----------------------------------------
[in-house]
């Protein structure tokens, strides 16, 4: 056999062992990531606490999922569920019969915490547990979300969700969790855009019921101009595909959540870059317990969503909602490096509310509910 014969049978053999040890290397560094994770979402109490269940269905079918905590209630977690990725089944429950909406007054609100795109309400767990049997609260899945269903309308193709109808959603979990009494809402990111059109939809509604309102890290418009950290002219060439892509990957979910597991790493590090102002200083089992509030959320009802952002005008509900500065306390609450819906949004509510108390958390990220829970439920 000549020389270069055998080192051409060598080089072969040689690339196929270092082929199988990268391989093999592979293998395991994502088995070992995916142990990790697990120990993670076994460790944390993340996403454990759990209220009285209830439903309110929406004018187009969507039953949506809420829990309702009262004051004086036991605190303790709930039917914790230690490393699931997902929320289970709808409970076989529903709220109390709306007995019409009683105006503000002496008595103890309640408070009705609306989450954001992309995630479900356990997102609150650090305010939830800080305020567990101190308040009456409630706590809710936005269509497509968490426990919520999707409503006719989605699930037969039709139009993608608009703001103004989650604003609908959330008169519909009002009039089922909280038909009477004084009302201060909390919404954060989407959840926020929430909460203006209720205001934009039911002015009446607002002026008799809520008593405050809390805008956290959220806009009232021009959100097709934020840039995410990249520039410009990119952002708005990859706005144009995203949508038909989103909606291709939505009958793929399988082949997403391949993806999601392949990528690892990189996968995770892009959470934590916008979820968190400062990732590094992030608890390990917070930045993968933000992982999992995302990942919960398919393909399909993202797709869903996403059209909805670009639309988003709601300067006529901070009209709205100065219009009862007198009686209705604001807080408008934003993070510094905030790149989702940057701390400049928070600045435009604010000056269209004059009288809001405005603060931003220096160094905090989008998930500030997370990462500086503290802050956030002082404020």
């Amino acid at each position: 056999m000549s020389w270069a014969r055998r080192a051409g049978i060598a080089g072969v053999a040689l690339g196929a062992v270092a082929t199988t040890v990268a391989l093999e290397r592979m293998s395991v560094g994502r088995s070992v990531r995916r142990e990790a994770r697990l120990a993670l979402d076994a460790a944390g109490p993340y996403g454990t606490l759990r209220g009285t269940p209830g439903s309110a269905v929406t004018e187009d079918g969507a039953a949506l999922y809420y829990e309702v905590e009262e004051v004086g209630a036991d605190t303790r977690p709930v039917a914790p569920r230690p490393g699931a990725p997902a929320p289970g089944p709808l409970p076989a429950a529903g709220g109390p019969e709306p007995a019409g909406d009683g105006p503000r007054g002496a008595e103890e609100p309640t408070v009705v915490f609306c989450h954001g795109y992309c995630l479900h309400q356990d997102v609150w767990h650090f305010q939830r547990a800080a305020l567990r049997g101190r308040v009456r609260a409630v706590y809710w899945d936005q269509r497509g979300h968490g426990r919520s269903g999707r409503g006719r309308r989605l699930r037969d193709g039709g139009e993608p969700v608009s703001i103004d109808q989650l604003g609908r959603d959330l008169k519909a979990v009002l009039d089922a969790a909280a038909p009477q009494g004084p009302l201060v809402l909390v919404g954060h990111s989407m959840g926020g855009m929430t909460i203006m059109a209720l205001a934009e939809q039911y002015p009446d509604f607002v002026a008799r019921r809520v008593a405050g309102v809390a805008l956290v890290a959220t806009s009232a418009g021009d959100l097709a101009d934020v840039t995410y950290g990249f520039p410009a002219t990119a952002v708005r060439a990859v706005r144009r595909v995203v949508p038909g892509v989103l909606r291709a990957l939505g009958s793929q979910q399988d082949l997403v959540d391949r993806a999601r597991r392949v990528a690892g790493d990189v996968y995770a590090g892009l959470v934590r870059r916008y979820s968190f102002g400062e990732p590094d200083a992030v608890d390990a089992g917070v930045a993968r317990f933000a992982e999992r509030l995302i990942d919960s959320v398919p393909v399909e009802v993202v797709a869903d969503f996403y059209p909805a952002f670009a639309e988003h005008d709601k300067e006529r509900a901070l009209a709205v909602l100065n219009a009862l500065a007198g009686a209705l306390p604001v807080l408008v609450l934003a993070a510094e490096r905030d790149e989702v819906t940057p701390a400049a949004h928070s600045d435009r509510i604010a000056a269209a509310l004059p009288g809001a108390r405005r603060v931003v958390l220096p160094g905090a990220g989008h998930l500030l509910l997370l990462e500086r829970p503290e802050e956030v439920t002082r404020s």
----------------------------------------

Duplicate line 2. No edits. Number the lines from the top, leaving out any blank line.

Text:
């Protein structure tokens, strides 16, 4: 056999062992990531606490999922569920019969915490547990979300969700969790855009019921101009595909959540870059317990969503909602490096509310509910 014969049978053999040890290397560094994770979402109490269940269905079918905590209630977690990725089944429950909406007054609100795109309400767990049997609260899945269903309308193709109808959603979990009494809402990111059109939809509604309102890290418009950290002219060439892509990957979910597991790493590090102002200083089992509030959320009802952002005008509900500065306390609450819906949004509510108390958390990220829970439920 000549020389270069055998080192051409060598080089072969040689690339196929270092082929199988990268391989093999592979293998395991994502088995070992995916142990990790697990120990993670076994460790944390993340996403454990759990209220009285209830439903309110929406004018187009969507039953949506809420829990309702009262004051004086036991605190303790709930039917914790230690490393699931997902929320289970709808409970076989529903709220109390709306007995019409009683105006503000002496008595103890309640408070009705609306989450954001992309995630479900356990997102609150650090305010939830800080305020567990101190308040009456409630706590809710936005269509497509968490426990919520999707409503006719989605699930037969039709139009993608608009703001103004989650604003609908959330008169519909009002009039089922909280038909009477004084009302201060909390919404954060989407959840926020929430909460203006209720205001934009039911002015009446607002002026008799809520008593405050809390805008956290959220806009009232021009959100097709934020840039995410990249520039410009990119952002708005990859706005144009995203949508038909989103909606291709939505009958793929399988082949997403391949993806999601392949990528690892990189996968995770892009959470934590916008979820968190400062990732590094992030608890390990917070930045993968933000992982999992995302990942919960398919393909399909993202797709869903996403059209909805670009639309988003709601300067006529901070009209709205100065219009009862007198009686209705604001807080408008934003993070510094905030790149989702940057701390400049928070600045435009604010000056269209004059009288809001405005603060931003220096160094905090989008998930500030997370990462500086503290802050956030002082404020």